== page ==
Cuomo’s Budget Faces Backlash
Bret Apthorpe, superintendent of Jamestown Public Schools, questioned the fairness of state aid distribution in New York state after Gov. Andrew Cuomo’s $168 billion budget address at a board meeting Tuesday.
“At first glance the governor’s budget sounds romantic,” said Apthorpe, “because it says it’s giving all this money to education, but it’s a budget proposal that’s incredibly nuanced and when you begin to look into the nuances for Jamestown it appears to be about a 1.4 percent (increase) in aid.”
During the meeting the superintendent compared reading the nuances to reading the “fine-print” and the overall increase in aid was determined to be a 1.37 percent increase from last year, compared to an inflation rate of 2.1 percent.
He also pointed to mandates for adopting new learning standards from the state that in the long run will cost the school more money for training, materials and general personnel costs.
The budget address and proposal is not final and the governor will now negotiate with the State Legislator on a final budget.
“We’re hopeful the (state) legislator will either do something about the mandates or adjust the aid to reflect inflation and the mandates of the state government,” Apthorpe said.
The percentage of increases for school districts in Chautauqua County are all below 2 percent besides Bemus Point and Silver Creek who saw a 2.3 percent and a 2.7 percent increase respectively, according to the executive budget on the state’s website.
The superintendent said the focus of local schools and educators should be to educate and inform local legislators about how the budget affects the community.
“It’s just like your home,” he said. “If your costs go up and your expenses go up and your income doesn’t go up, you’ve got to to cut something back.”
Apthorpe said potential cutbacks would be in the interest of students.
“We need look at where we can make reductions that are least harmful to students,” he said.
He said an alternative solution would be to propose an increase in taxes, something he and the board “aren’t interested in.”
“The solution is simple,” Apthorpe said. “It’s fair funding of schools. That’s the simple solution.”
Jasmine Gripper, legislative director for the Alliance for Quality Education, said Cuomo “is attempting to appear generous while perpetuating educational racism and economic inequality.”
She cited the $338 million in foundation aid as being “pitiful” and a display of denying educational justice.
He claimed that each year the educational budget is “fraught” with politics and drama.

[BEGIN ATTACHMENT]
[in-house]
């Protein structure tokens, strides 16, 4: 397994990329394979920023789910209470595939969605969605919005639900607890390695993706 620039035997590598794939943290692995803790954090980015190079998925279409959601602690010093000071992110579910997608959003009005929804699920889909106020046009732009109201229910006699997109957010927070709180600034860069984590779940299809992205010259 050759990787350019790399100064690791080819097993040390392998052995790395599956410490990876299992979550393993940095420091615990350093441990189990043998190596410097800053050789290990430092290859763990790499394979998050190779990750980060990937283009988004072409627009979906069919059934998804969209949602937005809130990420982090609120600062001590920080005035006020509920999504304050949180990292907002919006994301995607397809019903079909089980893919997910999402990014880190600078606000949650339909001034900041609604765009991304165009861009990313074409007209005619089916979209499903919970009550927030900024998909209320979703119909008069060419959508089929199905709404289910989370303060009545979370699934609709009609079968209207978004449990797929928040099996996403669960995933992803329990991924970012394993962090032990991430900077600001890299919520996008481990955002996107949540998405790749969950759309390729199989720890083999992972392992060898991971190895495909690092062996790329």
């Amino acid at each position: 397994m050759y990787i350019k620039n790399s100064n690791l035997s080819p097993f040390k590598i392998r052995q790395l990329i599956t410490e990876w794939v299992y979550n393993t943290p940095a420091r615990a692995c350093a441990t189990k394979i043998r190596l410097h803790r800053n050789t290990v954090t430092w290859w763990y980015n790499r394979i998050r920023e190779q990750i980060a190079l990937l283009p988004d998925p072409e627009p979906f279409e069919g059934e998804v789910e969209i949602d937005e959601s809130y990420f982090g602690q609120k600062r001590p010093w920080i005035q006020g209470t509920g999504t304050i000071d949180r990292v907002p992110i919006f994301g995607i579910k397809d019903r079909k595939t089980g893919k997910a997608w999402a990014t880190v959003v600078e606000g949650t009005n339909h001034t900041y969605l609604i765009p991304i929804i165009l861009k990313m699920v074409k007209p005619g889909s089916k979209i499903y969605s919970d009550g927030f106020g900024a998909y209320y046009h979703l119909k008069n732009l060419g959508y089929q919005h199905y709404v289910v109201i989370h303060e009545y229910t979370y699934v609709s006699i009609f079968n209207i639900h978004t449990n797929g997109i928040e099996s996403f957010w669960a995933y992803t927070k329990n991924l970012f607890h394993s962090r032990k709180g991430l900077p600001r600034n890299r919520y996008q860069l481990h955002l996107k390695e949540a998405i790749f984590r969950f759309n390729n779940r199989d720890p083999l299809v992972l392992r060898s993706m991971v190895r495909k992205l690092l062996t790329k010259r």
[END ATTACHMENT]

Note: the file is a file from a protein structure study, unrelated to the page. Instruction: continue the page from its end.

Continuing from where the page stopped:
“The formula for distribution of aid is not based on demographic needs alone,” he said. “You get a different quality education depending upon where you live in the state and that’s not fair. The New York (State) Constitution identifies a free public education as a constitutional right for every kid and the state needs to develop a formula that fairly distributes aid that provides that same quality education to every student in New York state.”
Apthorpe said 74 percent of the Jamestown Public Schools population currently lives in poverty and are directly affected by the budget.
“The needs of these students are a lot different than the needs of students living wealthy, suburban communities,” he said, “and yet we have the same mandates.”
He called the budget proposal an “annual battle” and a “big political drama” while suggesting a fairer system be developed to distribute state aid evenly throughout the state based on demographics. The superintendent said the current system is “arbitrary and subjective” making it “very political.”
During the board meeting, Apthorpe also called attention to a proposed 2 percent cap on BOCES aid, building aid and transportation aid which he hoped the state legislator would negotiate away during talks with the governor.
Jamestown Public Schools is also currently involved in a lawsuit against the state known as the “small cities schools” lawsuit or “Maisto et al v. State of New York” that dates back over a decade. The case involves the 2007 Foundation Formula Aid after it was frozen for the 2009-10 school year. Apthorpe said the issue at hand is within “the same principle” as the lawsuit.
Stephen Pennhollow, superintendent of Falconer Central School, reiterated what Apthorpe said during a phone interview with The Post-Journal last week and noted that the Foundation Aid Formula needs to be “fair and equitable.”
Pennhollow said that the 1.1 percent increase of the district’s aid is barely enough to cover additional district costs. He said despite the school being fiscally responsible Foundation Aid Formula increases have remained relatively small.
“It’s a difficult process,” Penhollow said. “But we’ll get through it.”